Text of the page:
Burnings depict the Tjukurpa, the Law and stories of Ancestors. Anangu (Central and Western Desert Aboriginal people) have responsibilities for the protection and teaching of different Tjukurpa and there are strict protocols for the imparting of knowledge. The dotting technique has evolved with the need to adapt sacred expressions of Tjukurpa for public viewing and as a depiction of the desert landscape.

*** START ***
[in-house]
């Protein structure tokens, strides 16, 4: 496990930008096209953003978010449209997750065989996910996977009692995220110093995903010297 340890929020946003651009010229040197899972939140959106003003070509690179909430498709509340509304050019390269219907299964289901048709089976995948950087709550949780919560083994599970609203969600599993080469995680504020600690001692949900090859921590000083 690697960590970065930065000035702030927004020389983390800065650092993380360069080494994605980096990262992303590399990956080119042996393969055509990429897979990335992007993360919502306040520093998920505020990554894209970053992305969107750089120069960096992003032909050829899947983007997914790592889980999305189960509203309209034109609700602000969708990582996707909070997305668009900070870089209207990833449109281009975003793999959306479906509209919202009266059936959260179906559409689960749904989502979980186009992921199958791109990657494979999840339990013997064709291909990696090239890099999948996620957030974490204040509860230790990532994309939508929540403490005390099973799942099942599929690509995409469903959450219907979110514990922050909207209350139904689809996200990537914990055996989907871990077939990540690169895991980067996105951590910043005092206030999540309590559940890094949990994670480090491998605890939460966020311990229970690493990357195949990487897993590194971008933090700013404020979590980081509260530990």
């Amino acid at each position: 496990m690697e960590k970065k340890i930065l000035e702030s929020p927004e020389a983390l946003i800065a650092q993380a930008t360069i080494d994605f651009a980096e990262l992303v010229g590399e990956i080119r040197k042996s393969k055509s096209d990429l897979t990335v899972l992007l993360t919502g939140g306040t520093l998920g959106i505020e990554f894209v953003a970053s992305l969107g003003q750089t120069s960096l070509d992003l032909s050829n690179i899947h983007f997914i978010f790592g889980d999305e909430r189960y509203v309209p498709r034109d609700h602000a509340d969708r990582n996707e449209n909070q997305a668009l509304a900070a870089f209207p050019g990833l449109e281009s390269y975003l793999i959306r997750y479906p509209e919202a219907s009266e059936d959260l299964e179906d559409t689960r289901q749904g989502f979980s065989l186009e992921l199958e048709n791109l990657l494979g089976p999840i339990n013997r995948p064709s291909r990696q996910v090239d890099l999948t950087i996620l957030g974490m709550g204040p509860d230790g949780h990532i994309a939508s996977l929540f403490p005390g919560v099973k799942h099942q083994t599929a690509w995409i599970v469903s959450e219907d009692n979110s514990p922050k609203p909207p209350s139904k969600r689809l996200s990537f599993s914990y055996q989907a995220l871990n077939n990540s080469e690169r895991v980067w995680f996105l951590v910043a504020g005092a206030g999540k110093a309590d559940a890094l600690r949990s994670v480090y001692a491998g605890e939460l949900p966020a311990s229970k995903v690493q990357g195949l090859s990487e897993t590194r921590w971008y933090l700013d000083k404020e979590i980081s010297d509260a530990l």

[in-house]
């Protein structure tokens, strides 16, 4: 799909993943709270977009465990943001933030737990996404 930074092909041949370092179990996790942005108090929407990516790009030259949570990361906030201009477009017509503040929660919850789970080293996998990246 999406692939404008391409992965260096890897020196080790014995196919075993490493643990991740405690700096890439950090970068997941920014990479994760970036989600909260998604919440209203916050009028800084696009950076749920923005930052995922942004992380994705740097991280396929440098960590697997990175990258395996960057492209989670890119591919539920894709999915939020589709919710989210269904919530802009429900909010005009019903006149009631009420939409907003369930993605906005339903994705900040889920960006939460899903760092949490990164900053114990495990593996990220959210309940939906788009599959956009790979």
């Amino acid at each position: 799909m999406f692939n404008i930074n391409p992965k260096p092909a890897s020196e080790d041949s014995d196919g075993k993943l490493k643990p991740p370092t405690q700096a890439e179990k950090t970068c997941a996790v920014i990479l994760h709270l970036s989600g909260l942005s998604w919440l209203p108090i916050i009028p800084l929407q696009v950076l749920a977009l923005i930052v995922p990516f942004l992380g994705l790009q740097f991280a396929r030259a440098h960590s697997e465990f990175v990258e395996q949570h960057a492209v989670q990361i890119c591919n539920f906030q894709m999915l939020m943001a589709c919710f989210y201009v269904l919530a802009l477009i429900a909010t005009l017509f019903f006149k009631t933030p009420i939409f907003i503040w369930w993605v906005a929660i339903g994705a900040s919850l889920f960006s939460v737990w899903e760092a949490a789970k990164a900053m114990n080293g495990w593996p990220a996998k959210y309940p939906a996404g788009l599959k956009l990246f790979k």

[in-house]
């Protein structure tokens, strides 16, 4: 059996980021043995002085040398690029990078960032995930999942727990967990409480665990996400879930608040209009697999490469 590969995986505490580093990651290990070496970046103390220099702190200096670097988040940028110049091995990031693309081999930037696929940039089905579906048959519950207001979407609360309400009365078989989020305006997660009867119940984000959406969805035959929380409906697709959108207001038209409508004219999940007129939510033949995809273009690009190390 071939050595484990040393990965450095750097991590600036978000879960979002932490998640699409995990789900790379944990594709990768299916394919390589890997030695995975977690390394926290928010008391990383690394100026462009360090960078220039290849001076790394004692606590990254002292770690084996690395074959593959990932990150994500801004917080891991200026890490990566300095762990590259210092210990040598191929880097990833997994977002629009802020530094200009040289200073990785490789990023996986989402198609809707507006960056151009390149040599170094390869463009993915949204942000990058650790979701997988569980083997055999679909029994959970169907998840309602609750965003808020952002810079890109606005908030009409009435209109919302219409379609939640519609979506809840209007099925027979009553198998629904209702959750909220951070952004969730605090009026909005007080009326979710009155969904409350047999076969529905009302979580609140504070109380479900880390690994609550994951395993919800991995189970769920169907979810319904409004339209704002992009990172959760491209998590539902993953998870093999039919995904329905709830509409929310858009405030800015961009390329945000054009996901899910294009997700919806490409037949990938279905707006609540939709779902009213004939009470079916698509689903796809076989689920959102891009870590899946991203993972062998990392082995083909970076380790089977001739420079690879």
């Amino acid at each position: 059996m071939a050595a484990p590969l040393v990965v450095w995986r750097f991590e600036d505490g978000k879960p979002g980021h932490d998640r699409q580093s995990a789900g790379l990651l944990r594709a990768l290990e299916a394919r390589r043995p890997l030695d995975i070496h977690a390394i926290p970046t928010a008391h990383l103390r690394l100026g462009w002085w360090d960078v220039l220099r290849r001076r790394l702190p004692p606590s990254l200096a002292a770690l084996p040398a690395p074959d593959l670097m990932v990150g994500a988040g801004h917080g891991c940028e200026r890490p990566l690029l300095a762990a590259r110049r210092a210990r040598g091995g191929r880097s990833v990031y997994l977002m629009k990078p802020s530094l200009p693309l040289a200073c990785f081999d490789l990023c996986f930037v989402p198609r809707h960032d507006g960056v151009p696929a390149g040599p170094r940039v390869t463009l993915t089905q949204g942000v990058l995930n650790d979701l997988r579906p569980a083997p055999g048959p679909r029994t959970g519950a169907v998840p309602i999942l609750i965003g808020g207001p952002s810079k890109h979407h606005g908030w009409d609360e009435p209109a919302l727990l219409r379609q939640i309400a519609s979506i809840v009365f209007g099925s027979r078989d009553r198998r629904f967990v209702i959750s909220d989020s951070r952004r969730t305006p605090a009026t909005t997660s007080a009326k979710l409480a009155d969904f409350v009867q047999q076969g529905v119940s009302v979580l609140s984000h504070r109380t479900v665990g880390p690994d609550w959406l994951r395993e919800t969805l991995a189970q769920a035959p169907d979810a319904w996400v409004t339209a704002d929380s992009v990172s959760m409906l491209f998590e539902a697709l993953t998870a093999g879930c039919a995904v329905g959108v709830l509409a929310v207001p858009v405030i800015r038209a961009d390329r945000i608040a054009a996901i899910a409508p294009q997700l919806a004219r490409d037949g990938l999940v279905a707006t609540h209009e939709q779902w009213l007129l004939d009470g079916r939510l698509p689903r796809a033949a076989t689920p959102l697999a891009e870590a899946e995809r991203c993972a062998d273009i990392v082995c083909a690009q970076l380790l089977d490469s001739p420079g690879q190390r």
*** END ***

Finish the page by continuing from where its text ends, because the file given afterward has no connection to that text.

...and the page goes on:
Cynthia has burnt Tali (Sand Dunes). Tali are the sand dunes represented by the scalloped shapes more often used in etching wood carvings. By their very nature landforms also mark sites related to the Creation Ancestors’ journeys across the country; the ‘dreaming tracks’ followed by countless generations of Anangu since. They created landforms and customs to be passed on and maintained over subsequent generations. The sites are linked through inma or ceremony - the singing, dancing and body painting which reveals the laws of nature and provides a blue print for life and a guiding map of country.